Connecting the dots
cattle grazing at high stock density Alan Newport
Adaptive, multi-paddock grazing is one of the cures for what ails our land and our climate.

We can fix our land and the climate

Slowing floods, moderating temperatures, improving rainfall and decreasing drought effects are all within our grasp.

As you can tell by some of my writings, I have a tendency to be somewhat cynical when it comes to education and information put out on many subjects. There are many subjects that are agreed upon for no other reason than someone has repeated it enough times that it becomes facts.

Many times I think we are right more of the time if we do exactly opposite of what the “experts” are touting to be true. One of these is the conclusion that too much carbon in the atmosphere is causing the earth to become warmer. Just for the record, I do think the earth is getting warmer and I do think we are screwing up our climate. I just don’t buy the reasons given by the “experts.”

I recently was shown some interesting information about carbon in the atmosphere by a friend of mine who is a good grazing manager. During his research on soil health, he stumbled on some interesting information on carbon dioxide (CO2). There have been many instances in the last 600 million years where CO2 levels were much higher without having an increase in temperatures.

We all know CO2 is vital for plant growth and green houses have been increasing the levels for years to promote plant growth. Submariners can expect levels as high as 8,000 ppm (parts per million) while they are undersea, and OSHA even says 4,000-5,000 ppm is considered within their limits. Depending on whose numbers you want to use, our current level is about 410 ppm. So how the very thing that is essential for plant growth can is the cause for heating our planet?

Certainly we have problems. Deserts are growing at an alarming rate around the globe. Most of this can be attributed to poor grazing and cropping techniques. Anyone that has ever held a thermometer to bare ground, compared with a field covered with vegetation, knows how much hotter bare ground will be, especially during the heat of summer. The ground gets hotter quicker and stays hotter longer, very similar to the heating effects of large population centers. Most of the sun hitting the surface of earth is now absorbed and not reflected back into the atmosphere.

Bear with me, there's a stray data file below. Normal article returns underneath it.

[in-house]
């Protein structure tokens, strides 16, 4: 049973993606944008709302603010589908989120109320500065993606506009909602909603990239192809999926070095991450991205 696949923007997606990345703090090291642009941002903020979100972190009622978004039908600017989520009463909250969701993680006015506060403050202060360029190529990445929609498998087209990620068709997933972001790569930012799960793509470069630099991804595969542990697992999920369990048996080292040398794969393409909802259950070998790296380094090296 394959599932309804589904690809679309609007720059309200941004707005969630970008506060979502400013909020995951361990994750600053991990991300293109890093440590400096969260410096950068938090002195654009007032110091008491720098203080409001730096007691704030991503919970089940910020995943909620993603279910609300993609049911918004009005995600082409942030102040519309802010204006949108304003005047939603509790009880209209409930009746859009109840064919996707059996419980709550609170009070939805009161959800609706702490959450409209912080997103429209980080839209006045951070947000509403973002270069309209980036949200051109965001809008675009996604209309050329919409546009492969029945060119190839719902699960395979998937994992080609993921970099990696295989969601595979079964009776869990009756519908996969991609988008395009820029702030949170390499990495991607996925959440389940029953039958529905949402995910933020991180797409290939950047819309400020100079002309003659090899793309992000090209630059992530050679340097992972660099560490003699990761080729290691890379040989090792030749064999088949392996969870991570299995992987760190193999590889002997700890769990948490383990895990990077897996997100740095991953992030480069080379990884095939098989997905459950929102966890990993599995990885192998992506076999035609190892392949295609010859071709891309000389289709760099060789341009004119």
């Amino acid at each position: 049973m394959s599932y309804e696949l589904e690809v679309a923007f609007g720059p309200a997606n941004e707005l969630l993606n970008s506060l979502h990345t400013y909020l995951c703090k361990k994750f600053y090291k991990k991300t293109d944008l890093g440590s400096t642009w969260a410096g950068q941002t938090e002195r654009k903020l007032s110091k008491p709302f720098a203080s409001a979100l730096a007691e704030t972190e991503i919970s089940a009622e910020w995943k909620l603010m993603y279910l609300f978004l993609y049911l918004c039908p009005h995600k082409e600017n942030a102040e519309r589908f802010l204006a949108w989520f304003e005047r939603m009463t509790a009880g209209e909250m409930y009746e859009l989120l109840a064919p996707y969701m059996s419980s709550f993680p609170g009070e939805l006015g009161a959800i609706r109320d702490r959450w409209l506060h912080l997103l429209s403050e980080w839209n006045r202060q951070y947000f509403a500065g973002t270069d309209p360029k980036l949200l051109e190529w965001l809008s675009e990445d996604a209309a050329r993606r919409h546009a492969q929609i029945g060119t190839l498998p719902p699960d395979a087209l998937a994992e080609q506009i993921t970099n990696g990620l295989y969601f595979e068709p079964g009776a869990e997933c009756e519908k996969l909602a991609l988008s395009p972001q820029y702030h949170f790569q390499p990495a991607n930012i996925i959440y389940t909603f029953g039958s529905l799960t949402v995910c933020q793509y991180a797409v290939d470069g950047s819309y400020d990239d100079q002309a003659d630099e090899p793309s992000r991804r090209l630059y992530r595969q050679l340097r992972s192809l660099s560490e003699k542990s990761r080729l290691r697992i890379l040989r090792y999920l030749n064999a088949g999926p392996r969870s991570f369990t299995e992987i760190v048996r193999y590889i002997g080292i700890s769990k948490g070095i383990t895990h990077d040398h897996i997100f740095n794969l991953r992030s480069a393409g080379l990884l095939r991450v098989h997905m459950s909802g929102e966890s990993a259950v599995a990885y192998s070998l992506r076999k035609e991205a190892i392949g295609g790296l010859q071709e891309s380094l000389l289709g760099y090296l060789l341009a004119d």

Another “symptom” we hear from the global warming folks is the erratic weather patterns we have been seeing. I have personally seen these extremes of rainfall with 500-year floods coming every other year. Much of this can also be contributed to the warming effect of uncovered ground, as well as the amount of runoff increase.

The water cycle has been affected in many negative ways with bare ground for many months of the year with rates of evaporation well above normal amounts and rates of infiltration plainly pitiful.

So how does all this tie together? Where will we find a solution?

Bare ground throughout the world and a disruption of the normal water cycle both local and on a global basis seem to have thrown our planet out of its normal cooling process. Higher average temperatures and erratic rainfall events seem to be the result.

What I find amusing is most don’t seem to follow this line of scientifically-based reasoning. If we changed both our grazing and cropping practices around the world to keep the ground covered with some form of plant throughout the year, I believe we would see some drastic changes.

Sounds awfully simple but there's a growing body of science to back this up.

Hide comments

Comments

  • Allowed HTML tags: <em> <strong> <blockquote> <br> <p>

Plain text

  • No HTML tags allowed.
  • Web page addresses and e-mail addresses turn into links automatically.
  • Lines and paragraphs break automatically.
Publish